Mary Magdalene, wearing a red mantle over a startlingly see-through dress, kneels in prayer in a landscape. A splendid manuscript, presumably a Book of Hours, rests on a large, conveniently shaped rock in front of her. Although she is gazing inwards, her eyes unfocused, the object of her prayer appears before her: an angel holds a large wooden Crucifix from which hangs the dead Christ.
She appears again in the middle ground, reclining in front of a grotto. Mary Magdalene was one of Christ’s followers who, according to legend, ended her life in Provence. She lived for 30 years at La Sainte-Baume, east of Marseille (baoumo is a Provençal word for cave) – a popular pilgrimage site in the Renaissance. Her pose copies that of a statue displayed at La Sainte-Baume, images of which must have been available in Bruges, where this small panel was probably made.
Mary Magdalene, wearing a red mantle over a startlingly see-through dress, kneels in prayer in a landscape. Although she is gazing inwards, her eyes unfocused, the object of her prayer appears before her: an angel holds a large wooden Crucifix from which hangs a figure of the dead Christ.
Beside her on the ground is a small covered pot – her attribute, or symbol – containing the ointment with which she anointed Christ’s feet (Luke 7: 37). She has used the large, conveniently shaped rock in front of her as a support for a splendid manuscript, presumably a grand Book of Hours. Its illuminated borders are decorated with flowers, scrolls and birds, and at least one full-page miniature – you can see a corner of blue sky on one of the turning leaves.
She appears again in the middle ground, similarly dressed and reclining in front of a grotto. She is reading or meditating on a book which lies on the ground; on shelf of rock behind her are her pot, a Crucifix, and what seems to be a skull, steeply foreshortened. According to legend, Mary Magdalene ended her life in Provence. She lived for 30 years at La Sainte-Baume, east of Marseille (baoumo is a Provençal word for cave) – a popular pilgrimage site in the Renaissance. Her recumbent pose is taken from that of a statue displayed at La Sainte-Baume, images of which must have been available in Bruges where this painting was probably made.
The composition is borrowed from paintings of Saint Jerome in penitence in a landscape, like those made by the Bruges artist Gerard David and his followers (see Saint Jerome in a Landscape). The artist, Albert Cornelis, was one of the next generation of Bruges painters. He seems to have run a large business, but only one documented picture by him has survived, the Coronation of the Virgin and the Nine Choirs of Angels, produced between 1517 and 1522, and still in the church of St James in Bruges. The figure of Mary Magdalene here is very like the central Saint Michael in the Coronation: their heads are simplified and stylised to a remarkable degree, with little sense of bone beneath the flesh; they have rather low eyes and very straight noses with nearly white highlights. The same features are found in a panel that shows the donor Joris van de Velde and his family with Saints George and Barbara (Royal Museums of Fine Arts of Belgium, Brussels). The landscape in the donor panel is so similar to that in our painting that they are doubtless by the same artist – either Cornelis himself or a specialist collaborator.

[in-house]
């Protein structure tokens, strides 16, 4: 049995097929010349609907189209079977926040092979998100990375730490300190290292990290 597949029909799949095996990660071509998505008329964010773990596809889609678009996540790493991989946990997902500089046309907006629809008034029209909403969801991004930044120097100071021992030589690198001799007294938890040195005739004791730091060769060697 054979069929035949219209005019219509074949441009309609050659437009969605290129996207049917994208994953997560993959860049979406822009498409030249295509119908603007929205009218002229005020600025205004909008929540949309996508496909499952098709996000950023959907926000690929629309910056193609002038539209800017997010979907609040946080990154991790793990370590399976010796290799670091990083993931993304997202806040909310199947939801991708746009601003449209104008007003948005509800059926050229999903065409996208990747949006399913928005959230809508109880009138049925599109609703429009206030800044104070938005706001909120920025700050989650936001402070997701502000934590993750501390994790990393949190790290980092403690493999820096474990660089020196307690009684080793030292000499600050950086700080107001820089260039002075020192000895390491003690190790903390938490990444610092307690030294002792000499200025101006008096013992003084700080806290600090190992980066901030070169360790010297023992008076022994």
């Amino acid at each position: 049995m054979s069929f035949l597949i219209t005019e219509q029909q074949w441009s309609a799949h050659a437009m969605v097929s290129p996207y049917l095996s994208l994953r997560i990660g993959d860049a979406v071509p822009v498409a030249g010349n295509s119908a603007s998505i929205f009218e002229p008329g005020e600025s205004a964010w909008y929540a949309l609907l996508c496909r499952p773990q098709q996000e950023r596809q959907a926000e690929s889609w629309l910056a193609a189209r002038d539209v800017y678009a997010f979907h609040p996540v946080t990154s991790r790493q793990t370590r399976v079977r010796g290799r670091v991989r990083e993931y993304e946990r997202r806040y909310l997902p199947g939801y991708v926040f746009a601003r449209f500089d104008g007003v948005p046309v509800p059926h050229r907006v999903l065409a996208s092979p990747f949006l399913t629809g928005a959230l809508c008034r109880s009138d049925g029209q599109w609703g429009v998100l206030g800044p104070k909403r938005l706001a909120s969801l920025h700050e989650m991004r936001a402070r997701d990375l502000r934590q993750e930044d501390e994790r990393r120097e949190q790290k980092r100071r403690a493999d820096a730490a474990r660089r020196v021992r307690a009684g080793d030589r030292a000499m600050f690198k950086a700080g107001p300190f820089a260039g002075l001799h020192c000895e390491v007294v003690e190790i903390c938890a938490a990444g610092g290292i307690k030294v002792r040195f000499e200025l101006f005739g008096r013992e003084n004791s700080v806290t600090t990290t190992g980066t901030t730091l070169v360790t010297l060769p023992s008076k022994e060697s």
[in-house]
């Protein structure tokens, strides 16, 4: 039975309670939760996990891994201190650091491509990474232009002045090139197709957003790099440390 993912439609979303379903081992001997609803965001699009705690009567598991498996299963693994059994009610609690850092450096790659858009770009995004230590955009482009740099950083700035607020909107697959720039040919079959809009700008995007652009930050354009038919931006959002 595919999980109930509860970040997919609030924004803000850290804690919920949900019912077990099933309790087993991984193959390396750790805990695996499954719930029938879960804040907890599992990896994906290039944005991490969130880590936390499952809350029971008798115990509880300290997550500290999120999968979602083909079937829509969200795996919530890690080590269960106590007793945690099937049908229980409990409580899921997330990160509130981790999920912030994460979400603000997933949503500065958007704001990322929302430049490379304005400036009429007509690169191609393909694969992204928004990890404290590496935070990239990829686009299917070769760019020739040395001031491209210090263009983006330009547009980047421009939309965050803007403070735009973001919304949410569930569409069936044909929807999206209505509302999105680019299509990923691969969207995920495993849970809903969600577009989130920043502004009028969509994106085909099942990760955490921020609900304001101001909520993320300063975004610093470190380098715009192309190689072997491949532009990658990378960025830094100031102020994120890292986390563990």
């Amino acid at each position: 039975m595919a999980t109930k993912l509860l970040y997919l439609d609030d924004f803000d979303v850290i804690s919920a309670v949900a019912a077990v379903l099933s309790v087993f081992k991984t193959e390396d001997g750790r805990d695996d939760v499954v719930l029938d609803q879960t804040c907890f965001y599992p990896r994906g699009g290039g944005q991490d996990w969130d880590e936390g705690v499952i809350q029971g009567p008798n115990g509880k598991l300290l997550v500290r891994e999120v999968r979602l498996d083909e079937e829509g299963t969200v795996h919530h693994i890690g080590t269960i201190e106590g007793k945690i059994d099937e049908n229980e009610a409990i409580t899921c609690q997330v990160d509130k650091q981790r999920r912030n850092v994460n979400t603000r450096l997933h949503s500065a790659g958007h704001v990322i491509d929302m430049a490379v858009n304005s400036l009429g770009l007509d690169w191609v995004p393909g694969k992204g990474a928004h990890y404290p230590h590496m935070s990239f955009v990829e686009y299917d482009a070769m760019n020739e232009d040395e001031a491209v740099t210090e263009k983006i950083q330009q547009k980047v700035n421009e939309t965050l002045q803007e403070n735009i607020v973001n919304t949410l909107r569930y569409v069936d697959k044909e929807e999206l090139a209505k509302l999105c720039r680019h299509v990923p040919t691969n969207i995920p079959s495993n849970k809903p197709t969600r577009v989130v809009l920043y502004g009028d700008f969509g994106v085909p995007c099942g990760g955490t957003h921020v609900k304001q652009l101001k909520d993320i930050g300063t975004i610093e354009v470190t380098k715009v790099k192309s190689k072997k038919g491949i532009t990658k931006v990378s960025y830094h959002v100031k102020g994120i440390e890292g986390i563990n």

The panel on which this is painted is oak; the reverse is not particularly neatly finished and was never painted, suggesting it was not meant to be on view. The original frame is lost, but unpainted edges around all four sides show that the frame was attached to the panel before the painting was done. The chalk ground seeped under the frame onto the unpainted edges in several places. There is nothing to suggest that this small painting was part of a diptych: it seems to have been designed to be seen alone and to be used in private devotion.
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